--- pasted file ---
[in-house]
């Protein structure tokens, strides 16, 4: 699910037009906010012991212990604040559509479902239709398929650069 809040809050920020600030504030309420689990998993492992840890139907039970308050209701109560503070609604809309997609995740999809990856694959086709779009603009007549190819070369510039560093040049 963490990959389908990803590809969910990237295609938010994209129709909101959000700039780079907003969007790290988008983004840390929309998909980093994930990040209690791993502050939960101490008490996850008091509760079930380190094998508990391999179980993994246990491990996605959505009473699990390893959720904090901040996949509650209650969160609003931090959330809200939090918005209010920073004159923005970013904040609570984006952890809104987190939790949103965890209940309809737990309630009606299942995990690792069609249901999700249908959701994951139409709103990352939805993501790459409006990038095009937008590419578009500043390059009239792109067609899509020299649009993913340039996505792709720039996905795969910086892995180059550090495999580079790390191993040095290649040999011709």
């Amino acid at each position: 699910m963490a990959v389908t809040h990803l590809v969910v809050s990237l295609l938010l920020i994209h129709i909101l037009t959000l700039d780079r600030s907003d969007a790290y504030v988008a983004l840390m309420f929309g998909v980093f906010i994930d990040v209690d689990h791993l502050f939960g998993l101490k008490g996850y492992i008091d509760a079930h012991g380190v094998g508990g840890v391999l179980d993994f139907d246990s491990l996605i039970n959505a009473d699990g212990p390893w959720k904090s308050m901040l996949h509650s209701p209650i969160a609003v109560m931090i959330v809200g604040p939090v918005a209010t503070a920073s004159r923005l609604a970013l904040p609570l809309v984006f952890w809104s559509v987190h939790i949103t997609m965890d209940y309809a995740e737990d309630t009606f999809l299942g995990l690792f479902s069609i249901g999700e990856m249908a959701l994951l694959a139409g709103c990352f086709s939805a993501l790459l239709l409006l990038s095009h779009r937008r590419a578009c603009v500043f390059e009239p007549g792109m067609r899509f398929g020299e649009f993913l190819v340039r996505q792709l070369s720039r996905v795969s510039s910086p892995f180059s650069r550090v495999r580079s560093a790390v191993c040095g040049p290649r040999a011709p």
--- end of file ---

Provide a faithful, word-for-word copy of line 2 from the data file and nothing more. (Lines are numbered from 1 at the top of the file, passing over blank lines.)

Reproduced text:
């Protein structure tokens, strides 16, 4: 699910037009906010012991212990604040559509479902239709398929650069 809040809050920020600030504030309420689990998993492992840890139907039970308050209701109560503070609604809309997609995740999809990856694959086709779009603009007549190819070369510039560093040049 963490990959389908990803590809969910990237295609938010994209129709909101959000700039780079907003969007790290988008983004840390929309998909980093994930990040209690791993502050939960101490008490996850008091509760079930380190094998508990391999179980993994246990491990996605959505009473699990390893959720904090901040996949509650209650969160609003931090959330809200939090918005209010920073004159923005970013904040609570984006952890809104987190939790949103965890209940309809737990309630009606299942995990690792069609249901999700249908959701994951139409709103990352939805993501790459409006990038095009937008590419578009500043390059009239792109067609899509020299649009993913340039996505792709720039996905795969910086892995180059550090495999580079790390191993040095290649040999011709």